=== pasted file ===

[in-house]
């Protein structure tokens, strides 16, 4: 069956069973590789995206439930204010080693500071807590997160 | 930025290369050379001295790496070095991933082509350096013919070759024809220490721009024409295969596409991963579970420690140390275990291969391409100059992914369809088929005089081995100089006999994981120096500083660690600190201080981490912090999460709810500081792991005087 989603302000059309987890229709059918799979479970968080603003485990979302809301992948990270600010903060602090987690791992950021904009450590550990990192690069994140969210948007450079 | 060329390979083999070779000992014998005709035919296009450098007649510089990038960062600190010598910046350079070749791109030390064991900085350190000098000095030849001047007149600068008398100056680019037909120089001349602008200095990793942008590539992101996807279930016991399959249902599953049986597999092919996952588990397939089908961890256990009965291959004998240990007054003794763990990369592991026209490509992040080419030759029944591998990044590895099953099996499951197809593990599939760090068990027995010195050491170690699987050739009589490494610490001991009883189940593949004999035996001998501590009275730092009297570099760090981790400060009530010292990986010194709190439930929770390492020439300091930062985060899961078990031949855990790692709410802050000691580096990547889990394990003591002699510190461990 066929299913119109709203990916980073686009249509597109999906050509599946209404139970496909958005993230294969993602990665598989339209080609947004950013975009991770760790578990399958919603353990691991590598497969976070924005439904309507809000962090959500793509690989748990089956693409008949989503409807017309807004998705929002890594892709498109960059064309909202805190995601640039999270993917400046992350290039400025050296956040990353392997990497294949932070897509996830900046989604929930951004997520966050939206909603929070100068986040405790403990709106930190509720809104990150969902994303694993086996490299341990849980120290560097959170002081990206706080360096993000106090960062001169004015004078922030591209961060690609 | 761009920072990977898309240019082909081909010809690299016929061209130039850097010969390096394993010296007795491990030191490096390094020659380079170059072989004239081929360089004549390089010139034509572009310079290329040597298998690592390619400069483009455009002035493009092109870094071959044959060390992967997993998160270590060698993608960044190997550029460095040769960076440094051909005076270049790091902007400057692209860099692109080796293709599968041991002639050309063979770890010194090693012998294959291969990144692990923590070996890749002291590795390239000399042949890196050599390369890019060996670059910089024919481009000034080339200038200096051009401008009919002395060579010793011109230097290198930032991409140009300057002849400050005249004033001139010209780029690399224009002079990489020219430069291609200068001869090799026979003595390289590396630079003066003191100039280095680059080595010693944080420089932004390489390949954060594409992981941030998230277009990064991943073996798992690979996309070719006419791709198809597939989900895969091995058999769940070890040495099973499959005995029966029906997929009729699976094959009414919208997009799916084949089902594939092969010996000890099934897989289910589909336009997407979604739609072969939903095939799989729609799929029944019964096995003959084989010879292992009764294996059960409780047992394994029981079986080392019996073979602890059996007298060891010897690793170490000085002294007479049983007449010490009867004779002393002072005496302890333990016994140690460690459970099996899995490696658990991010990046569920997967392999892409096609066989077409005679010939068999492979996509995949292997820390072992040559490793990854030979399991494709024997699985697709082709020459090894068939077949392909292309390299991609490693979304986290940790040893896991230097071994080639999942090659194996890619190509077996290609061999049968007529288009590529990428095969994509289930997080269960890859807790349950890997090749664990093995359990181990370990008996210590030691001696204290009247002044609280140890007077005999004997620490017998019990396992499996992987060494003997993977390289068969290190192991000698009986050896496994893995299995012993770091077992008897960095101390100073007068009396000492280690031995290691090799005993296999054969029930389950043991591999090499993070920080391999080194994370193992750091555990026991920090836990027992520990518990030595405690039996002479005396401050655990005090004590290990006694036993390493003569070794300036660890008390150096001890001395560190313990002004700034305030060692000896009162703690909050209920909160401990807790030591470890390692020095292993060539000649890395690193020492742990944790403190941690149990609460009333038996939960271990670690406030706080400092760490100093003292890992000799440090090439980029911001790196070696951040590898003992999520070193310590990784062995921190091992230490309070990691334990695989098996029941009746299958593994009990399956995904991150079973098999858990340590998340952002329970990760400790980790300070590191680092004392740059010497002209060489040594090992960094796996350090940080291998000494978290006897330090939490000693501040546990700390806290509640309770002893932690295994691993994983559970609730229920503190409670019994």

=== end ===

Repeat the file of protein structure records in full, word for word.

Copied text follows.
[in-house]
């Protein structure tokens, strides 16, 4: 069956069973590789995206439930204010080693500071807590997160 | 930025290369050379001295790496070095991933082509350096013919070759024809220490721009024409295969596409991963579970420690140390275990291969391409100059992914369809088929005089081995100089006999994981120096500083660690600190201080981490912090999460709810500081792991005087 989603302000059309987890229709059918799979479970968080603003485990979302809301992948990270600010903060602090987690791992950021904009450590550990990192690069994140969210948007450079 | 060329390979083999070779000992014998005709035919296009450098007649510089990038960062600190010598910046350079070749791109030390064991900085350190000098000095030849001047007149600068008398100056680019037909120089001349602008200095990793942008590539992101996807279930016991399959249902599953049986597999092919996952588990397939089908961890256990009965291959004998240990007054003794763990990369592991026209490509992040080419030759029944591998990044590895099953099996499951197809593990599939760090068990027995010195050491170690699987050739009589490494610490001991009883189940593949004999035996001998501590009275730092009297570099760090981790400060009530010292990986010194709190439930929770390492020439300091930062985060899961078990031949855990790692709410802050000691580096990547889990394990003591002699510190461990 066929299913119109709203990916980073686009249509597109999906050509599946209404139970496909958005993230294969993602990665598989339209080609947004950013975009991770760790578990399958919603353990691991590598497969976070924005439904309507809000962090959500793509690989748990089956693409008949989503409807017309807004998705929002890594892709498109960059064309909202805190995601640039999270993917400046992350290039400025050296956040990353392997990497294949932070897509996830900046989604929930951004997520966050939206909603929070100068986040405790403990709106930190509720809104990150969902994303694993086996490299341990849980120290560097959170002081990206706080360096993000106090960062001169004015004078922030591209961060690609 | 761009920072990977898309240019082909081909010809690299016929061209130039850097010969390096394993010296007795491990030191490096390094020659380079170059072989004239081929360089004549390089010139034509572009310079290329040597298998690592390619400069483009455009002035493009092109870094071959044959060390992967997993998160270590060698993608960044190997550029460095040769960076440094051909005076270049790091902007400057692209860099692109080796293709599968041991002639050309063979770890010194090693012998294959291969990144692990923590070996890749002291590795390239000399042949890196050599390369890019060996670059910089024919481009000034080339200038200096051009401008009919002395060579010793011109230097290198930032991409140009300057002849400050005249004033001139010209780029690399224009002079990489020219430069291609200068001869090799026979003595390289590396630079003066003191100039280095680059080595010693944080420089932004390489390949954060594409992981941030998230277009990064991943073996798992690979996309070719006419791709198809597939989900895969091995058999769940070890040495099973499959005995029966029906997929009729699976094959009414919208997009799916084949089902594939092969010996000890099934897989289910589909336009997407979604739609072969939903095939799989729609799929029944019964096995003959084989010879292992009764294996059960409780047992394994029981079986080392019996073979602890059996007298060891010897690793170490000085002294007479049983007449010490009867004779002393002072005496302890333990016994140690460690459970099996899995490696658990991010990046569920997967392999892409096609066989077409005679010939068999492979996509995949292997820390072992040559490793990854030979399991494709024997699985697709082709020459090894068939077949392909292309390299991609490693979304986290940790040893896991230097071994080639999942090659194996890619190509077996290609061999049968007529288009590529990428095969994509289930997080269960890859807790349950890997090749664990093995359990181990370990008996210590030691001696204290009247002044609280140890007077005999004997620490017998019990396992499996992987060494003997993977390289068969290190192991000698009986050896496994893995299995012993770091077992008897960095101390100073007068009396000492280690031995290691090799005993296999054969029930389950043991591999090499993070920080391999080194994370193992750091555990026991920090836990027992520990518990030595405690039996002479005396401050655990005090004590290990006694036993390493003569070794300036660890008390150096001890001395560190313990002004700034305030060692000896009162703690909050209920909160401990807790030591470890390692020095292993060539000649890395690193020492742990944790403190941690149990609460009333038996939960271990670690406030706080400092760490100093003292890992000799440090090439980029911001790196070696951040590898003992999520070193310590990784062995921190091992230490309070990691334990695989098996029941009746299958593994009990399956995904991150079973098999858990340590998340952002329970990760400790980790300070590191680092004392740059010497002209060489040594090992960094796996350090940080291998000494978290006897330090939490000693501040546990700390806290509640309770002893932690295994691993994983559970609730229920503190409670019994």